As January goes, so goes the stock market for the year, according to the January Barometer (JB).* The 3.6% drop in the S&P 500 in January suggests a very challenging year for investors and clearly not as rewarding as 2013 when the S&P 500 rose 29% after a 5.8% rise in the preceding January.

   The JB boasts an 89% accuracy rate over the years with most of its misses explained by unpredictable events, such as war and  extreme bull/bear turning points.

   The rationale for the JB  having predictable value is that a new year is accompanied by year-end and new year portfolio adjustments and decisions based on  projections for the year ahead. It is also a time when institutions receive a lot of new money that must be put to work.

So far in 2014, the S&P 500 is unchanged. However, since January 31, its up 4.0%.  Conclusion: As a barometer, it still suggests a  challenging year for both bulls and bears.



The economic calendar  is loaded this week with both economic and housing reports.

For detailed analysis of both the U.S. and Foreign economies along with charts, go Also included is an explanation of each indicator. If you want to know when the next Employment report or any other key report will be released that info is also there under “event release date.”

MONDAY:Motor Vehicle Sales: Jan. sales were  at a 15.2 mil. ann. Rate vs. 15.4 mil in Dec..

Personal Income/Outlays (8:30): Personal Income rose 0.3 pct.  in Jan. vs no change Dec.  Spending increased 0.4 pct. vs a 0.1 pct increase in Dec..

PMI Mfg. Ix,(8:30): Feb. jumped to 57.1 from 53.7 in Jan..

ISM Mfg.Ix.(10:00):Feb index rose 1.9 points to 53.2 from 51.3 Jan..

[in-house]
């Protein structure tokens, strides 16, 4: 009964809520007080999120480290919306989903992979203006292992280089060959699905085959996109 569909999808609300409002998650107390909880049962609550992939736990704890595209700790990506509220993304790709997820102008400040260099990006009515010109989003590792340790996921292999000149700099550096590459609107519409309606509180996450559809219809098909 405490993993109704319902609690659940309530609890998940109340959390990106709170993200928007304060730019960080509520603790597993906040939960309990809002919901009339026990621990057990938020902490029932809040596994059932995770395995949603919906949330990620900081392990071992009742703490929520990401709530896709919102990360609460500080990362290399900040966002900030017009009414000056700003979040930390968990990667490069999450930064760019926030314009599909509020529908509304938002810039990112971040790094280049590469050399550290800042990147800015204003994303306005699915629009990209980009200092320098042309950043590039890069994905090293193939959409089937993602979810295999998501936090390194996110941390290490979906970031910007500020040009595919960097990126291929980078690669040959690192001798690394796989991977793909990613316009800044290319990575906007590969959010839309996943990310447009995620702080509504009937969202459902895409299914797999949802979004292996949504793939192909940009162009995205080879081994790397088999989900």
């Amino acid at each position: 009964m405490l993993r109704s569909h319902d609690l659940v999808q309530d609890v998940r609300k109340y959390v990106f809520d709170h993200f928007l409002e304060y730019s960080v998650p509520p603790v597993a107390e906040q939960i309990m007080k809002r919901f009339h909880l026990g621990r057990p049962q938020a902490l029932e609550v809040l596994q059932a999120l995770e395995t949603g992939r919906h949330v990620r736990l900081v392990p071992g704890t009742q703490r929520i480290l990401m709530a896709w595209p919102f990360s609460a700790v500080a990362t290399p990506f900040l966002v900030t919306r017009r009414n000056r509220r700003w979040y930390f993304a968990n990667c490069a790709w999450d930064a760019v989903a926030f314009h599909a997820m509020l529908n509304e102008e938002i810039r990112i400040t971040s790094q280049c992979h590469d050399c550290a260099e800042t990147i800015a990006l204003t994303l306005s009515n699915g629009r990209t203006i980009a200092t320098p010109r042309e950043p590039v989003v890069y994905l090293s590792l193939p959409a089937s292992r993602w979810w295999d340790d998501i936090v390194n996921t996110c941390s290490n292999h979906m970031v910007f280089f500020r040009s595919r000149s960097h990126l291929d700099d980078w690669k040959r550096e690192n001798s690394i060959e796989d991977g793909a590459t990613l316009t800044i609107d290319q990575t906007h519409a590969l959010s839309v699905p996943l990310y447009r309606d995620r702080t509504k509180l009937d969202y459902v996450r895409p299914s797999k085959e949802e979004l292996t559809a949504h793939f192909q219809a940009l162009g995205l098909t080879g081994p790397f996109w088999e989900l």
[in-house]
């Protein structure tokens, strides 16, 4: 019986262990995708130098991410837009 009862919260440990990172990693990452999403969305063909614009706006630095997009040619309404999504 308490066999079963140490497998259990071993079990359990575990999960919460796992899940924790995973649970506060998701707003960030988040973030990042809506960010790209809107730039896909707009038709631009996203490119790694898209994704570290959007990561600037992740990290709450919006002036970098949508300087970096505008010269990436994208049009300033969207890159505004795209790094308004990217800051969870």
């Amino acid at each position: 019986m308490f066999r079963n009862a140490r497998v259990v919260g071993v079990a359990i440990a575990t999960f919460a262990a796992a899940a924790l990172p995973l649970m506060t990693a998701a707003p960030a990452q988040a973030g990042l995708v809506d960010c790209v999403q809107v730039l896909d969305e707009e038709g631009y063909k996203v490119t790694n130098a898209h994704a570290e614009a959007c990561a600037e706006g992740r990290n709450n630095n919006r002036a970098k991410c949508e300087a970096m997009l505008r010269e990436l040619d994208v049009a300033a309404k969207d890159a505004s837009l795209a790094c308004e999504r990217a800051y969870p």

Construction Spending (10:00): Jan. up 0.1 pct. vs gain of 1.5 pct. Dec.


ICSC Goldman Store Sales (7:45): Up 0.3 pct. for Mar. 1 week.  Year over year up 1.5 pct.


MBA Purchase Apps (7:00): Surged 9.0 pct. for the Feb. 28 week vs. a drop of 4 pct the prior week.

ADP Employment Report (8:15): 139,000 new jobs were created in February.

PMI Services Ix.(8:58): Index dropped to 53.3 from 56.7 (weather ?)

ISM Non-Mfg, Ix.(10:00): Up 1.0 points in Jan. to 54.0.


Jobless Claims (8:30): Dropped 26,000 for week ended Mar. 1.

Productivity/Costs (8:30):

Bloomberg Consumer Comfort Ix. (9:45):

Factory Orders (10:00)


Employment Situation (8:30):

International Trade (8:30):

Consumer Credit (3:00p.m.):




Feb 20  DJIA 16,040 Winter Slump – Spring Rebound ?

Feb 21  DJIA 16,133 Housing Hanging Tough – a Harbinger ?

Feb 24  DJIA 16,103 Bull Market – the Pressure to Act

Feb 25  DJIA 16,207 Rally Failure – or Start of Another Up Leg ?

Feb 26  DJIA 16,179 Monday’s Market Action – a Signal ?

Feb 27  DJIA 16,198 Market Setting Stage for an Early Spring Rally

Feb 28  DJIA 16,272 March Setting Stage for Spring Rally.

Mar 3   DJIA  16,321 Russian Bear Providing American Bull an Opportunity

Mar 4   DJIA 16,168  Crisis Almost Over – Easy Does it on Opening Prices

Mar 5   DJIA 16, 395 Street Reaching for Risk – Sneaky Strong

  George  Brooks

“Investor’s first read – an edge before the open”

*Stock Trader’s Almanac

[email protected]

The writer of  Investor’s first read, George Brooks,  is not registered as an investment advisor.  Ideas expressed herein are the opinions of the writer, are for informational purposes, and are not to serve as the sole basis for any investment decision. References to specific securities should not be construed as particularized investment advice or as recommendations that you or any investors purchase or sell these securities on their own account. Readers are expected to assume full responsibility for conducting their own research pursuant to investment decisions in keeping with their tolerance for risk. Brooks may buy or sell stocks referred to herein.